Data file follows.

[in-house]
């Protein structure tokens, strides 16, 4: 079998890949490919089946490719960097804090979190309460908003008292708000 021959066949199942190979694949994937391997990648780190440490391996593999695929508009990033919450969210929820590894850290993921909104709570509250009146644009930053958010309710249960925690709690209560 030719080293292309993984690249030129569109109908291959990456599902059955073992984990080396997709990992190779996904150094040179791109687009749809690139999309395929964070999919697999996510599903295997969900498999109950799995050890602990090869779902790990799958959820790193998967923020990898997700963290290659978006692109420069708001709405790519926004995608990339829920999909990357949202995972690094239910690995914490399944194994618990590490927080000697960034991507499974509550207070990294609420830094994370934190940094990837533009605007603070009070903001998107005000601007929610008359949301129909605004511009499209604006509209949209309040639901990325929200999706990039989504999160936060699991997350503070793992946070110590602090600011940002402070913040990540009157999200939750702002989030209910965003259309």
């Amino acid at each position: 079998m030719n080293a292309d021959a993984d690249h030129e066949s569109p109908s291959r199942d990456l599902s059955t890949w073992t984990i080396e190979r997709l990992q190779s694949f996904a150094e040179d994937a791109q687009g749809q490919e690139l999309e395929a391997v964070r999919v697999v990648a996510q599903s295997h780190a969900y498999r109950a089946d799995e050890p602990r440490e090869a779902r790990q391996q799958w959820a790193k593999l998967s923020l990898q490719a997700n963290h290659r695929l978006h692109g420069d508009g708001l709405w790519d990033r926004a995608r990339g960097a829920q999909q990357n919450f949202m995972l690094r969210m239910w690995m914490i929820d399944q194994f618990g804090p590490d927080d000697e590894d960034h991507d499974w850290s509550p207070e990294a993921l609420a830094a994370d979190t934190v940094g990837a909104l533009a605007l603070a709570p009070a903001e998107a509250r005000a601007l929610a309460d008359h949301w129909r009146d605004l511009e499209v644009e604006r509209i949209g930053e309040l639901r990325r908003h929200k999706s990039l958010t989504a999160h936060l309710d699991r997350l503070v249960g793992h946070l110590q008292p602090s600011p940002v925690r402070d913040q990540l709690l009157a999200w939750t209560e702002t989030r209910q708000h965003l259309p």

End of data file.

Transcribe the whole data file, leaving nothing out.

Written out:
[in-house]
């Protein structure tokens, strides 16, 4: 079998890949490919089946490719960097804090979190309460908003008292708000 021959066949199942190979694949994937391997990648780190440490391996593999695929508009990033919450969210929820590894850290993921909104709570509250009146644009930053958010309710249960925690709690209560 030719080293292309993984690249030129569109109908291959990456599902059955073992984990080396997709990992190779996904150094040179791109687009749809690139999309395929964070999919697999996510599903295997969900498999109950799995050890602990090869779902790990799958959820790193998967923020990898997700963290290659978006692109420069708001709405790519926004995608990339829920999909990357949202995972690094239910690995914490399944194994618990590490927080000697960034991507499974509550207070990294609420830094994370934190940094990837533009605007603070009070903001998107005000601007929610008359949301129909605004511009499209604006509209949209309040639901990325929200999706990039989504999160936060699991997350503070793992946070110590602090600011940002402070913040990540009157999200939750702002989030209910965003259309």
């Amino acid at each position: 079998m030719n080293a292309d021959a993984d690249h030129e066949s569109p109908s291959r199942d990456l599902s059955t890949w073992t984990i080396e190979r997709l990992q190779s694949f996904a150094e040179d994937a791109q687009g749809q490919e690139l999309e395929a391997v964070r999919v697999v990648a996510q599903s295997h780190a969900y498999r109950a089946d799995e050890p602990r440490e090869a779902r790990q391996q799958w959820a790193k593999l998967s923020l990898q490719a997700n963290h290659r695929l978006h692109g420069d508009g708001l709405w790519d990033r926004a995608r990339g960097a829920q999909q990357n919450f949202m995972l690094r969210m239910w690995m914490i929820d399944q194994f618990g804090p590490d927080d000697e590894d960034h991507d499974w850290s509550p207070e990294a993921l609420a830094a994370d979190t934190v940094g990837a909104l533009a605007l603070a709570p009070a903001e998107a509250r005000a601007l929610a309460d008359h949301w129909r009146d605004l511009e499209v644009e604006r509209i949209g930053e309040l639901r990325r908003h929200k999706s990039l958010t989504a999160h936060l309710d699991r997350l503070v249960g793992h946070l110590q008292p602090s600011p940002v925690r402070d913040q990540l709690l009157a999200w939750t209560e702002t989030r209910q708000h965003l259309p």